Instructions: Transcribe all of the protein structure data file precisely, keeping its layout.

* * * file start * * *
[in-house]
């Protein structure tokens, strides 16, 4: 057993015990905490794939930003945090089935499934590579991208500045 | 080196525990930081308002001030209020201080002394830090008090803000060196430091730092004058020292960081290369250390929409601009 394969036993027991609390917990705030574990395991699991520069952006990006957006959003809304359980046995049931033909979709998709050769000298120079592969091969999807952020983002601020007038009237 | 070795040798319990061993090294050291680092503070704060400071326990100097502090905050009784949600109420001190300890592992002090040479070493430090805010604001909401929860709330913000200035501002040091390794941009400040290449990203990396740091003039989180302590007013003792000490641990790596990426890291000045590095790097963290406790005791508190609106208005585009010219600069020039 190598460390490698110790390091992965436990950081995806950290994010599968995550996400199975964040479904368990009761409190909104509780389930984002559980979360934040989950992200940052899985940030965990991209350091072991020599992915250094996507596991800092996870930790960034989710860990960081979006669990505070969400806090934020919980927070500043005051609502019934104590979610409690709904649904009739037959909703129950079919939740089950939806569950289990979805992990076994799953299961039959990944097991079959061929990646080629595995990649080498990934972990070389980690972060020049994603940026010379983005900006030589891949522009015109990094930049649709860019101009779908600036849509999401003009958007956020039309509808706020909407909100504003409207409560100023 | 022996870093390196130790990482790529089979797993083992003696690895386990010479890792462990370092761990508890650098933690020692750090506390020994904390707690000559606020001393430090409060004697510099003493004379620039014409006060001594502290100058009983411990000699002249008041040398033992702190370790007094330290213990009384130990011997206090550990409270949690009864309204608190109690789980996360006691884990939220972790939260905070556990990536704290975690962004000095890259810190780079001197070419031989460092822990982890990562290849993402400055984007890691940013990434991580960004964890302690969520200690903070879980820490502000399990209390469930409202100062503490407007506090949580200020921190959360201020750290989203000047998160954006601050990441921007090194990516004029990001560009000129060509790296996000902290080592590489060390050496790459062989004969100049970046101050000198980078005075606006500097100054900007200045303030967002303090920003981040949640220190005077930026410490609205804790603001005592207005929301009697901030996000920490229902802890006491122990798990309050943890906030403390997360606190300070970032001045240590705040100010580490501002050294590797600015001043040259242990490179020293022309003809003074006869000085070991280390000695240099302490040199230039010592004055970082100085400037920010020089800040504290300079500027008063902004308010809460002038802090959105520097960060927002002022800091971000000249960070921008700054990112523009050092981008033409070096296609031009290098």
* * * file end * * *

[in-house]
């Protein structure tokens, strides 16, 4: 057993015990905490794939930003945090089935499934590579991208500045 | 080196525990930081308002001030209020201080002394830090008090803000060196430091730092004058020292960081290369250390929409601009 394969036993027991609390917990705030574990395991699991520069952006990006957006959003809304359980046995049931033909979709998709050769000298120079592969091969999807952020983002601020007038009237 | 070795040798319990061993090294050291680092503070704060400071326990100097502090905050009784949600109420001190300890592992002090040479070493430090805010604001909401929860709330913000200035501002040091390794941009400040290449990203990396740091003039989180302590007013003792000490641990790596990426890291000045590095790097963290406790005791508190609106208005585009010219600069020039 190598460390490698110790390091992965436990950081995806950290994010599968995550996400199975964040479904368990009761409190909104509780389930984002559980979360934040989950992200940052899985940030965990991209350091072991020599992915250094996507596991800092996870930790960034989710860990960081979006669990505070969400806090934020919980927070500043005051609502019934104590979610409690709904649904009739037959909703129950079919939740089950939806569950289990979805992990076994799953299961039959990944097991079959061929990646080629595995990649080498990934972990070389980690972060020049994603940026010379983005900006030589891949522009015109990094930049649709860019101009779908600036849509999401003009958007956020039309509808706020909407909100504003409207409560100023 | 022996870093390196130790990482790529089979797993083992003696690895386990010479890792462990370092761990508890650098933690020692750090506390020994904390707690000559606020001393430090409060004697510099003493004379620039014409006060001594502290100058009983411990000699002249008041040398033992702190370790007094330290213990009384130990011997206090550990409270949690009864309204608190109690789980996360006691884990939220972790939260905070556990990536704290975690962004000095890259810190780079001197070419031989460092822990982890990562290849993402400055984007890691940013990434991580960004964890302690969520200690903070879980820490502000399990209390469930409202100062503490407007506090949580200020921190959360201020750290989203000047998160954006601050990441921007090194990516004029990001560009000129060509790296996000902290080592590489060390050496790459062989004969100049970046101050000198980078005075606006500097100054900007200045303030967002303090920003981040949640220190005077930026410490609205804790603001005592207005929301009697901030996000920490229902802890006491122990798990309050943890906030403390997360606190300070970032001045240590705040100010580490501002050294590797600015001043040259242990490179020293022309003809003074006869000085070991280390000695240099302490040199230039010592004055970082100085400037920010020089800040504290300079500027008063902004308010809460002038802090959105520097960060927002002022800091971000000249960070921008700054990112523009050092981008033409070096296609031009290098």